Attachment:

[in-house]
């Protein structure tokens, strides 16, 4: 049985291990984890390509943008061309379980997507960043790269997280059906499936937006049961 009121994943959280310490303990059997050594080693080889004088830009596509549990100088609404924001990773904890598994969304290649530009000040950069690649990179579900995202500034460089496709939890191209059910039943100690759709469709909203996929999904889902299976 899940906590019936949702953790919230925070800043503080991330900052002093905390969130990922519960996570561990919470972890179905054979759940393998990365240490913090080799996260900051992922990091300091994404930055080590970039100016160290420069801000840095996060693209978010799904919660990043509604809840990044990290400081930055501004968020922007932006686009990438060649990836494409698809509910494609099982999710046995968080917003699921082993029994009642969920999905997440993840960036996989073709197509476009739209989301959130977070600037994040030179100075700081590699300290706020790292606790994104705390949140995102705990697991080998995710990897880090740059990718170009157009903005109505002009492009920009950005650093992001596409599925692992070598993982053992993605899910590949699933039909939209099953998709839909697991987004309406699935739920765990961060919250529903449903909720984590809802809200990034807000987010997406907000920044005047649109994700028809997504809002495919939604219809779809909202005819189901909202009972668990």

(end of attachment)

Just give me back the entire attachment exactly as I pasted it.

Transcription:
[in-house]
């Protein structure tokens, strides 16, 4: 049985291990984890390509943008061309379980997507960043790269997280059906499936937006049961 009121994943959280310490303990059997050594080693080889004088830009596509549990100088609404924001990773904890598994969304290649530009000040950069690649990179579900995202500034460089496709939890191209059910039943100690759709469709909203996929999904889902299976 899940906590019936949702953790919230925070800043503080991330900052002093905390969130990922519960996570561990919470972890179905054979759940393998990365240490913090080799996260900051992922990091300091994404930055080590970039100016160290420069801000840095996060693209978010799904919660990043509604809840990044990290400081930055501004968020922007932006686009990438060649990836494409698809509910494609099982999710046995968080917003699921082993029994009642969920999905997440993840960036996989073709197509476009739209989301959130977070600037994040030179100075700081590699300290706020790292606790994104705390949140995102705990697991080998995710990897880090740059990718170009157009903005109505002009492009920009950005650093992001596409599925692992070598993982053992993605899910590949699933039909939209099953998709839909697991987004309406699935739920765990961060919250529903449903909720984590809802809200990034807000987010997406907000920044005047649109994700028809997504809002495919939604219809779809909202005819189901909202009972668990």